5. Have their hands up when trapping the ball. Do not give your opponent an easy target to break the press. Remember that short passes to the middle are the best way to break the Diamond press.

6. Get hands up when closing out to guard a player or trap. By simply getting your hands up, you′ll get numerous deflections and turnovers.

Drills for the 1-2-1-1 Diamond Press

To reinforce these five concepts, here are two simple drills to work on in practice.

Drill 1 - Free Throw Situations
Drill 2 - Half Court Overload

Related Pages and Helpful Resources

Zone Defense Concepts & Tips
Man to Man Defense
Does Your Defense Match Your Purpose? A Look at Defensive Alignments

What do you think? Let us know by leaving your comments, suggestions, and questions...


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Coach B says:
1/13/2020 at 9:23:30 AM

How do you handle a 4 across press breaker when running this press?

  1 reply  

Jeff Haefner says:
1/16/2020 at 2:28:37 PM

I would delay the first trap... maybe back up the press a little bit. Keep the ball out of the middle, taking away the first cutting options. Then when ball is near sideline look to trap.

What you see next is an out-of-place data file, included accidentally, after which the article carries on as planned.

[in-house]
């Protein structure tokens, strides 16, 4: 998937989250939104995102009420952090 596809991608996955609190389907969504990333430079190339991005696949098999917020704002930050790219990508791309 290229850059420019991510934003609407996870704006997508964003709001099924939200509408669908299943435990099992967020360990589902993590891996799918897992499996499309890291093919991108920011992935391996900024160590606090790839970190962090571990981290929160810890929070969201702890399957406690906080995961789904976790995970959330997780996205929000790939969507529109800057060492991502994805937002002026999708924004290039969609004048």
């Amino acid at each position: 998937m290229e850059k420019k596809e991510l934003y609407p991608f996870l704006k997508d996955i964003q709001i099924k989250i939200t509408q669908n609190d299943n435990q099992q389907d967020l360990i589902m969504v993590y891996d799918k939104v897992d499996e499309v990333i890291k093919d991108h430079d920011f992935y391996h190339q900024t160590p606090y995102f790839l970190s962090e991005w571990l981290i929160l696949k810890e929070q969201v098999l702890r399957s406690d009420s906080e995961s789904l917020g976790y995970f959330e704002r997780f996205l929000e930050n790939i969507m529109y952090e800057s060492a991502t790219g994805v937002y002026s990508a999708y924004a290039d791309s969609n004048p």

markus says:
2/10/2016 at 3:57:12 PM

can you guys do something for beginners to understand


Tyler says:
8/5/2015 at 4:35:10 AM

It works good for me


Ken Sartini says:
11/3/2013 at 9:11:21 AM

I have seen teams do that Mike.... and catching them off guard is a way to get a quick turnover and score. I'm not so sure that I would do that all the time.

I coached boys varsity ball.... and in one summer league a team did that to us and we lost by 55 points. I talked to them after the game and promised them that we would beat them during the season... they asked me if I thought I was that good. Of course I said yes and then explained that the middle of the floor was wide open and that I was surprised that NO ONE saw that.

We did win by 13 during the season. So, be careful how much you use that. The element of surprise can get you some quick baskets... but any team that knows how to break presses will handle that, JMO


Kevin Germany says:
11/2/2013 at 10:29:43 PM


It depends on your opponent. As a rule of thumb, don''t press if your opponent has 2 decent dribblers. Your idea should work as long as 1 denies the strong side area. If 5 cheats up, the whole right side of the court will be open to a fast break for the other team. 1 has to cut off that passing lane. Otherwise you run the risk of giving up a layup. You can certainly fall back into man-to-man in the half court if this press is broken.


Mike says:
10/17/2013 at 10:27:15 PM


I do not believe in zone defense in the half court and I will be coaching 7th grade girls this year (the same group I have had since 4th grade-mostly). However, though maybe I shouldn't, I am still going to try and institute this press full court. My question is this, knowing that 7th grade girls are somewhat limited in their ability to make the long or cross court pass, do you think we can get away with having the 3 (in the 3rd diagram) cover the pass back to the inbounder, the 1 cover the sideline (like you have it shown) and the 5 cheat up to the middle? Thanks for all you guys do for youth basketball.